Why used British cars are ending up on Ukraine’s frontline | Ukraine

From Mykolaiv to kyiv and Kharkiv, used cars, vans and minivans bought in Britain and still bearing the familiar British license plates are on the front lines of the war in Ukraine.

The incongruous sight is due to a fighters fund set up by Serhiy Prytula, 40, a Ukrainian actor and comedian, who made a name for himself with a Little Britain-style skit. Faina Yukraina (Nice Ukraine) but now acts as an alternate quartermaster to the Ukrainian Armed Forces.

British vehicles are attractively priced, around half the cost of their equivalent brands in mainland Europe, as the cars on the right are not in high demand internationally, according to Prytula, speaking in its office at its Kyiv headquarters, a six-story office. building taken over for the purpose of acting as a collection and distribution center for donations.

He estimates he currently receives around £7million a month in donations to store and distribute military equipment, ranging from body armor and thermal telescopes to binoculars, drones, medical kits and power generators.

Used British cars are transported to the front line of war in Ukraine.
The cars’ journeys to the battlefront are known as “hellish rides”. Photography: handout

With some of these funds, UK cars are bought from both used dealers and individuals in the UK who will offer them at a reduced price, sometimes accepting cryptocurrency as payment, before buying them. be transported across the English Channel and driven to Ukraine on the back of trucks – a five to six day trip. They are then distributed on the front line where the Ukrainian forces need them most.

Twenty British cars have been sent so far – the vehicles have been dubbed “hell” by volunteers in Kyiv – with another 20 being procured. The Prytula Volunteer Center handed over a total of 60 vehicles from all over Europe to the Armed Forces.

In Prytula’s office, there are fragments of a Russian jet plane, weapons and military clothing stained with blood, including a balaclava and gloves taken from Russian soldiers killed on the battlefield. He described the macabre collection as a “commentary” as to the value of the cars.

He said: “It’s really useful because our units create mobile groups. And behind you you can see a piece of a Russian Su-34 jet. This is exactly a gift from our soldiers. We help them with a pickup and he destroyed that Russian plane and that was something like a comeback for us.

Used British cars are transported to the front line of war in Ukraine.
British cars were also used when Russian forces first invaded eastern Ukraine in 2014. Photography: handout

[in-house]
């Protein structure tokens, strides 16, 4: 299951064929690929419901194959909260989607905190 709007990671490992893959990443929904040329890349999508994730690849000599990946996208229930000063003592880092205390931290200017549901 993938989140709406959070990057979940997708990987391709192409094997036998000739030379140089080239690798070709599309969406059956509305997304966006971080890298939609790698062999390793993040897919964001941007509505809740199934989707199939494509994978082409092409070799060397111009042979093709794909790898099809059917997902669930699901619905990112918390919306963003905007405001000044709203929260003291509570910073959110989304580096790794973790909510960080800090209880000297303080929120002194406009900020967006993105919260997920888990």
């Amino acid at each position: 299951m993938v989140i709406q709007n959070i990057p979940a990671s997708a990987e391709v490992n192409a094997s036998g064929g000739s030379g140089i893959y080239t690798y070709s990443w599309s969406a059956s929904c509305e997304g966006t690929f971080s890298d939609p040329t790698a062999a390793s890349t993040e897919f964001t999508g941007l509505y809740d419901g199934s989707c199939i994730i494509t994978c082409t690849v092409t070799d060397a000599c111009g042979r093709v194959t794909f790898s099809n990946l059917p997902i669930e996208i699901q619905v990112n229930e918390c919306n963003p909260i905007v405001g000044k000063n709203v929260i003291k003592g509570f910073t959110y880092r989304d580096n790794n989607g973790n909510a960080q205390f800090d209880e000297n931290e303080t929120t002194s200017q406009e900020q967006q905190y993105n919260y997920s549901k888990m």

“The first thing they brought here was this shitty piece of Russian airplane and a piece of Russian Kalibr rocket and after that I made a Facebook post and said you can bring anything here whatever you want, ‘But no dead Russians here.’ The next day they brought clothes, a radio transmitter and a hat from a Russian tank driver and after that they started sending everything they had found on the bodies.

Maksym Kostetskyi, who handles vehicle procurement in the UK, said demand for Ukrainian units was three times higher than supply, with units looking for cars, vans and SUVs.

He said: “There is a long waiting list. But we are hopeful to have partners in the UK who donate and supply the vehicles at lower prices.

“Especially for vans and used vehicles mainly. Yeah, and those SUVs are usually £4,000 or £5,000 each. Usually in Europe people don’t buy them because they’re right-hand drive, but during this period of war and in the field, it is the ideal time to buy them.

British cars were also used when Russian forces first invaded eastern Ukraine in 2014. “A lot of Ukrainian soldiers know how to drive this car with the steering wheel on the other side,” Prytula said.

When the cars will be officially taken over by the Ukrainian army, their license plates will be blacked out. But in the early weeks of the war this rarely happened, the priority being getting the cars into action rather than dealing with the paperwork.

Kostetskyi said: “We have partners there who want to help Ukrainians and who want to support all of us in any way they can. And we believe this is one of the best ways that society and the people of the UK could support us, because buying the same cars in other EU countries costs twice as much.